The second course was a bowl filled with spider crab, radish sprouts, and mint. Poured over the top was a sweet carrot broth creating a velvety soup. There are so many flavors in the one bowl. The heartiness of the crab and its sweetness is heightened by the almost golden carrot broth. The simplicity of adding some fresh mint brings on a whole other level of flavor that is so refreshing. Hot weather or not, I finished every last bite of this dish.

The third course was a contender for my favorite of the meal. It was so hard to pick any favorites, but this was one dish that I could not stop talking about. A filet of perfectly cooked rock cod sat on a smear of tomato aioli, and was surrounded by sprouted lentils and broccoli. On top of the fish was Chef Diego’s version of a “gremolata”. Sprouted lentils are a new addition to my life, and from now on they will continue to be present. They added this texture and flavor to the fish that words can’t even describe. The perfect bite full of flaky fish, and earthy vegetables with a hint of the slight acidity of the creamy aioli and citrusy gremolata, will instantly have your taste buds throwing a party.

The fourth and final savory course was quail on a bed of black beans and spinach. Over the quail was an added element of heat from a Chile Guero and black radish relish. The fresh carrots from the garden that Chef Diego Hernandez spoke of earlier made it to the plate, as well as some potato flakes. Quail is not as commonly on menus as I feel it should be. The meat is so tender, and oozes with its natural juices.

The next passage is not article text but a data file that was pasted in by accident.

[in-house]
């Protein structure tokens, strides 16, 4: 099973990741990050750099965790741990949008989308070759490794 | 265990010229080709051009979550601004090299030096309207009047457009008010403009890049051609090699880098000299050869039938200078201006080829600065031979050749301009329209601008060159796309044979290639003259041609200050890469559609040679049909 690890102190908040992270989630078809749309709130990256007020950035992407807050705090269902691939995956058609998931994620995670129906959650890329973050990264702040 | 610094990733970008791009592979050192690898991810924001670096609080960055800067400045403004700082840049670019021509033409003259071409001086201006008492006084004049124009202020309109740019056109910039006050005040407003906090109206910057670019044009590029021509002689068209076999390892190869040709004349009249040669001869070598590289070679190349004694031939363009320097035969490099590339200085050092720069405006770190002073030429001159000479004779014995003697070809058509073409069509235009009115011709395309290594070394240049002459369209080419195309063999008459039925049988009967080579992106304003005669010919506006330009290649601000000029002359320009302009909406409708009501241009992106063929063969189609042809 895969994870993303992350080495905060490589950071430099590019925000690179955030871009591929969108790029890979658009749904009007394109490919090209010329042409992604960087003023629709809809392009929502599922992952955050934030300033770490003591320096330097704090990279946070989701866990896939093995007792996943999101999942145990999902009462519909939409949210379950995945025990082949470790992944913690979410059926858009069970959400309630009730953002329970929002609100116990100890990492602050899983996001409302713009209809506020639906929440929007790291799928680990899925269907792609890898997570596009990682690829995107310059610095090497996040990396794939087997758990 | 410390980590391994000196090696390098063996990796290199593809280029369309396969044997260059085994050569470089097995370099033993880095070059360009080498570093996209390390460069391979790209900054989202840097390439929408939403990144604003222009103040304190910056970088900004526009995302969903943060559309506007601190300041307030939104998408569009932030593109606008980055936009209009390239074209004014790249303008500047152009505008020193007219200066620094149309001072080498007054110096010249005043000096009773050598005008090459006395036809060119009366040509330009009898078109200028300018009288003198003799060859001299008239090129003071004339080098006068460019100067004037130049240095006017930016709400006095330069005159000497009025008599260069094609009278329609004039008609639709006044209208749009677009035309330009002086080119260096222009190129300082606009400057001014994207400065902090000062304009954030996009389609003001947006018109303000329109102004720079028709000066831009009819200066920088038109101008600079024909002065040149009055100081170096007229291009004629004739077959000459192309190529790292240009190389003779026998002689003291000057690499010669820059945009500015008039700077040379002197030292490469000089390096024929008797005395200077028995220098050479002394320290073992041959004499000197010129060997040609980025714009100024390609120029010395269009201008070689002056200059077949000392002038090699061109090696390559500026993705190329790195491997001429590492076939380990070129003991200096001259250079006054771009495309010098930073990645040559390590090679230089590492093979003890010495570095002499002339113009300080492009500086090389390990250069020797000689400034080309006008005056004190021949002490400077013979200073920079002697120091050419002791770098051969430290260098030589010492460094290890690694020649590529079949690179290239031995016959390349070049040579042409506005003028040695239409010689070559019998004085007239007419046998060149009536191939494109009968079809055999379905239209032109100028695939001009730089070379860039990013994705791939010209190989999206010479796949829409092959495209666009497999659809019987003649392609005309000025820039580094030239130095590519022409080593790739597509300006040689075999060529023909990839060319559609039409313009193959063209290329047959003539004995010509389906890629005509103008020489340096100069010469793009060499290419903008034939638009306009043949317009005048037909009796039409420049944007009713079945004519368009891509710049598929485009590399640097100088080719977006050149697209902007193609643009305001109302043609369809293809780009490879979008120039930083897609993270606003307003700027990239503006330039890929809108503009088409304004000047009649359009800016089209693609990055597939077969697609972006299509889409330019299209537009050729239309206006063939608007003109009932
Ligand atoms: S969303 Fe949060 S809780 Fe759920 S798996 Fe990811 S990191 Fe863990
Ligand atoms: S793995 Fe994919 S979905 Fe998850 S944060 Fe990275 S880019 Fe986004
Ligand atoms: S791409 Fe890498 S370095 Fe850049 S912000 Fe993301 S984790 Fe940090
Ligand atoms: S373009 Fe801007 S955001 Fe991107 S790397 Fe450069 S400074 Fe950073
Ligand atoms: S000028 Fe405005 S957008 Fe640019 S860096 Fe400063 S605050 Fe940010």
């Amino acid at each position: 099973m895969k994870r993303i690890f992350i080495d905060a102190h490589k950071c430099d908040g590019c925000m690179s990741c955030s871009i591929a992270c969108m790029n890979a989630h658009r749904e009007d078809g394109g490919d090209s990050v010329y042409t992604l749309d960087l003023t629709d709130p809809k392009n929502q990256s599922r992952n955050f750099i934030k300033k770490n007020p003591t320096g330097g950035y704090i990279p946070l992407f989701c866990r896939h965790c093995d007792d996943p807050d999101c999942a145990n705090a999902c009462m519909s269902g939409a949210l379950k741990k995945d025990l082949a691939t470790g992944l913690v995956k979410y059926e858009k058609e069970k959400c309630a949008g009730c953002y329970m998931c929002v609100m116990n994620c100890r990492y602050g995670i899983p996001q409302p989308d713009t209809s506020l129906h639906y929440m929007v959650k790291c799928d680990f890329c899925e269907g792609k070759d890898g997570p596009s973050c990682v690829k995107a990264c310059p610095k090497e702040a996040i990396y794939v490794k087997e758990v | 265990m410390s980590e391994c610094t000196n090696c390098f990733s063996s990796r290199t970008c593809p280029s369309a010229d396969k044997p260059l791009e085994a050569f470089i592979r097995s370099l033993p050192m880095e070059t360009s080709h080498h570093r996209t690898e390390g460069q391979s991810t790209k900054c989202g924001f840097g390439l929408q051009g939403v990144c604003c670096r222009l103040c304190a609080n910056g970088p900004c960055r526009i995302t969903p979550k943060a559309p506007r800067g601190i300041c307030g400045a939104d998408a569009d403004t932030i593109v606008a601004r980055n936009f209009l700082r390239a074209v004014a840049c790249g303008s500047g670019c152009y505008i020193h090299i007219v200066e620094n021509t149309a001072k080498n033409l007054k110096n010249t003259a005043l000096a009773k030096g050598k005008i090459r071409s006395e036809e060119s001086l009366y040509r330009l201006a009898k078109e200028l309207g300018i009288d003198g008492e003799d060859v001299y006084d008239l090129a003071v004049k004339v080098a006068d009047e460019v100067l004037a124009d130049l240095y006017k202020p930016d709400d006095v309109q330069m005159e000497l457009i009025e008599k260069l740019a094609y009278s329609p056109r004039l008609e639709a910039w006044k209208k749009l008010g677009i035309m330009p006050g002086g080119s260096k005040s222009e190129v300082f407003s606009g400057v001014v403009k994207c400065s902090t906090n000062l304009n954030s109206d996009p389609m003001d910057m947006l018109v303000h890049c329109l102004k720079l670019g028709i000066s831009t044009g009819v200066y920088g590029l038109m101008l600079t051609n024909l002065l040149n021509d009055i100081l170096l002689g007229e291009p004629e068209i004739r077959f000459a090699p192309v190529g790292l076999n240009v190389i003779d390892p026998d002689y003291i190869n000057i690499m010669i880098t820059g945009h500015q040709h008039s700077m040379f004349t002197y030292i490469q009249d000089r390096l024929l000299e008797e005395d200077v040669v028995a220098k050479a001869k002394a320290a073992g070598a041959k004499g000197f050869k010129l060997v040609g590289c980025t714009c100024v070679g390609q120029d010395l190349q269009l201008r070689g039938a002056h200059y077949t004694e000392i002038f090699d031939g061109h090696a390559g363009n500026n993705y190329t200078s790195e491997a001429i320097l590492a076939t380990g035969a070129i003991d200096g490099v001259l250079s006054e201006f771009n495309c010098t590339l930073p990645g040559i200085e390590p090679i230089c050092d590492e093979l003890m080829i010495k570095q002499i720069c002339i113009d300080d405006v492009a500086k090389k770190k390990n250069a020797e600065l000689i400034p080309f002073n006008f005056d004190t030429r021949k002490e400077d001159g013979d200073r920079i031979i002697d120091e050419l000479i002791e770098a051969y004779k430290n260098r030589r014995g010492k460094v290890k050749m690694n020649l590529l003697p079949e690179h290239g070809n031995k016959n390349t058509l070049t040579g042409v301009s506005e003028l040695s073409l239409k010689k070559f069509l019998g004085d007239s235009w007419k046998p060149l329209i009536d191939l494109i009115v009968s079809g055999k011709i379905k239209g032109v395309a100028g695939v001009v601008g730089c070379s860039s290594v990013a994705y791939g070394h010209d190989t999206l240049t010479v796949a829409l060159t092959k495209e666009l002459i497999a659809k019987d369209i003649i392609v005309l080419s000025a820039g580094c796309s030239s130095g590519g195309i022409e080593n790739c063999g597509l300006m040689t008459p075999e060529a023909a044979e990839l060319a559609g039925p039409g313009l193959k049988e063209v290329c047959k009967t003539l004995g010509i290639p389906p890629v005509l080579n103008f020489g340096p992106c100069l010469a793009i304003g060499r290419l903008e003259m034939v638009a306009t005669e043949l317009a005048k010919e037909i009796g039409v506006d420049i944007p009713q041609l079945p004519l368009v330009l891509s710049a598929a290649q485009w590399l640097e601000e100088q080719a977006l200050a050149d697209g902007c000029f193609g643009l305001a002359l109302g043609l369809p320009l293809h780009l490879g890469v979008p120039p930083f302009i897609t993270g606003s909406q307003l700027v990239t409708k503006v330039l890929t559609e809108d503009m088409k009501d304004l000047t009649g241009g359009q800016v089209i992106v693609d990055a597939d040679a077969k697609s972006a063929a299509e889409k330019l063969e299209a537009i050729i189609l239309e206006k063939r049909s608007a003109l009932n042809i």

The fifth course before the dessert came a granita palate cleanser. It was chocked full of the floral flavors of lavender and chamomile with cubes of mint, and a drizzle of local honey from their own bees. Each invigorating spoonful tasted as if you spent your day at the spa in a room full of aromatherapy candles. It made me feel even more relaxed and tranquil than I already had, and who know that was even possible.

The sixth and final course was a yogurt and honey ice cream on a banana puree drizzled with a bourbon sabayon, and a piece of crisp chocolate bread wedged in. The portion was so ideal, and you are able to get each ingredient of the dish in one bite. The bourbon added a touch of the alcohol taste in the finish, but it did not at all overwhelm the other flavors.

The dining experience at Corazon de Tierra left me feeling inspired. It is a truly different and enlightening experience that will make you appreciate your food and where it comes from more than ever before.

Corazon de Tierra is the restaurant in connection with La Villa del Valle, the charming 6 bedroom luxury inn. The property also houses their Vena Cava Winery, which you will often find the owners Phil and Eileen Gregory around the site.

By Kristin Díaz de Sandi

lifeandfoodblog@gmail.com

Kristin and Antonio blog at Life & Food and you can follow them on Twitter at @lifefoodblog and Facebook.

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Comments

  1. CJ says:

    Looking for the variety of flower Tony Bourdain had on No Reservations that the owner said tasted of oyster. Any help anyone?